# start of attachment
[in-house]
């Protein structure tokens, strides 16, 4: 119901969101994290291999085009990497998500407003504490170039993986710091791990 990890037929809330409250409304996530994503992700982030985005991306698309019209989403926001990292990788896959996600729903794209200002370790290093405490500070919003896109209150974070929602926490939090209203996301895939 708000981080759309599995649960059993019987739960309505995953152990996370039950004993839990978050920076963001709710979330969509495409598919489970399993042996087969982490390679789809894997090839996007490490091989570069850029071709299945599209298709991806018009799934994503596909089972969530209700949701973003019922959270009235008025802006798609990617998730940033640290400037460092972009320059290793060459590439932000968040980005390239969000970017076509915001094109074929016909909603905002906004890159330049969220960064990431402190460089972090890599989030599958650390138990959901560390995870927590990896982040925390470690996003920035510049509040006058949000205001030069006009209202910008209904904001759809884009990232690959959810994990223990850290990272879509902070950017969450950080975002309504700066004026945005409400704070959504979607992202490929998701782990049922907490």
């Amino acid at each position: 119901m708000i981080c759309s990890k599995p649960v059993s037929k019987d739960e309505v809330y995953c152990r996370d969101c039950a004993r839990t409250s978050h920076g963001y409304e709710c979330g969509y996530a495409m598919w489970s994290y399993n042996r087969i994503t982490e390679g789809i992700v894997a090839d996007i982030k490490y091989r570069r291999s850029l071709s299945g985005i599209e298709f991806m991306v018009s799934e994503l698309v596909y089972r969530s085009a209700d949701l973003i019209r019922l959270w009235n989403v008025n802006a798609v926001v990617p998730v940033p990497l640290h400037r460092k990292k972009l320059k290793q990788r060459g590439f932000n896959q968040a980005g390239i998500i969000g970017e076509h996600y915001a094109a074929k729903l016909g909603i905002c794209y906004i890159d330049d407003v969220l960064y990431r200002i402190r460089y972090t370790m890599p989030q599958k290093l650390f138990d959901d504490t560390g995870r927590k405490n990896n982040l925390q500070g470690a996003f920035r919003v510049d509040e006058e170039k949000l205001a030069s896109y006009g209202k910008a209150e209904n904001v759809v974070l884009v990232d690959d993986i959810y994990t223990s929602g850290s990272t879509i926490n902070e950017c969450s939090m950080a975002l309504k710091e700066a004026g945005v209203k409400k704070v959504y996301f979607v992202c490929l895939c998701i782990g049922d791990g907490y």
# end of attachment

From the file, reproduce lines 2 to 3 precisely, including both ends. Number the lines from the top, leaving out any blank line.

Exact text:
């Protein structure tokens, strides 16, 4: 119901969101994290291999085009990497998500407003504490170039993986710091791990 990890037929809330409250409304996530994503992700982030985005991306698309019209989403926001990292990788896959996600729903794209200002370790290093405490500070919003896109209150974070929602926490939090209203996301895939 708000981080759309599995649960059993019987739960309505995953152990996370039950004993839990978050920076963001709710979330969509495409598919489970399993042996087969982490390679789809894997090839996007490490091989570069850029071709299945599209298709991806018009799934994503596909089972969530209700949701973003019922959270009235008025802006798609990617998730940033640290400037460092972009320059290793060459590439932000968040980005390239969000970017076509915001094109074929016909909603905002906004890159330049969220960064990431402190460089972090890599989030599958650390138990959901560390995870927590990896982040925390470690996003920035510049509040006058949000205001030069006009209202910008209904904001759809884009990232690959959810994990223990850290990272879509902070950017969450950080975002309504700066004026945005409400704070959504979607992202490929998701782990049922907490």
């Amino acid at each position: 119901m708000i981080c759309s990890k599995p649960v059993s037929k019987d739960e309505v809330y995953c152990r996370d969101c039950a004993r839990t409250s978050h920076g963001y409304e709710c979330g969509y996530a495409m598919w489970s994290y399993n042996r087969i994503t982490e390679g789809i992700v894997a090839d996007i982030k490490y091989r570069r291999s850029l071709s299945g985005i599209e298709f991806m991306v018009s799934e994503l698309v596909y089972r969530s085009a209700d949701l973003i019209r019922l959270w009235n989403v008025n802006a798609v926001v990617p998730v940033p990497l640290h400037r460092k990292k972009l320059k290793q990788r060459g590439f932000n896959q968040a980005g390239i998500i969000g970017e076509h996600y915001a094109a074929k729903l016909g909603i905002c794209y906004i890159d330049d407003v969220l960064y990431r200002i402190r460089y972090t370790m890599p989030q599958k290093l650390f138990d959901d504490t560390g995870r927590k405490n990896n982040l925390q500070g470690a996003f920035r919003v510049d509040e006058e170039k949000l205001a030069s896109y006009g209202k910008a209150e209904n904001v759809v974070l884009v990232d690959d993986i959810y994990t223990s929602g850290s990272t879509i926490n902070e950017c969450s939090m950080a975002l309504k710091e700066a004026g945005v209203k409400k704070v959504y996301f979607v992202c490929l895939c998701i782990g049922d791990g907490y």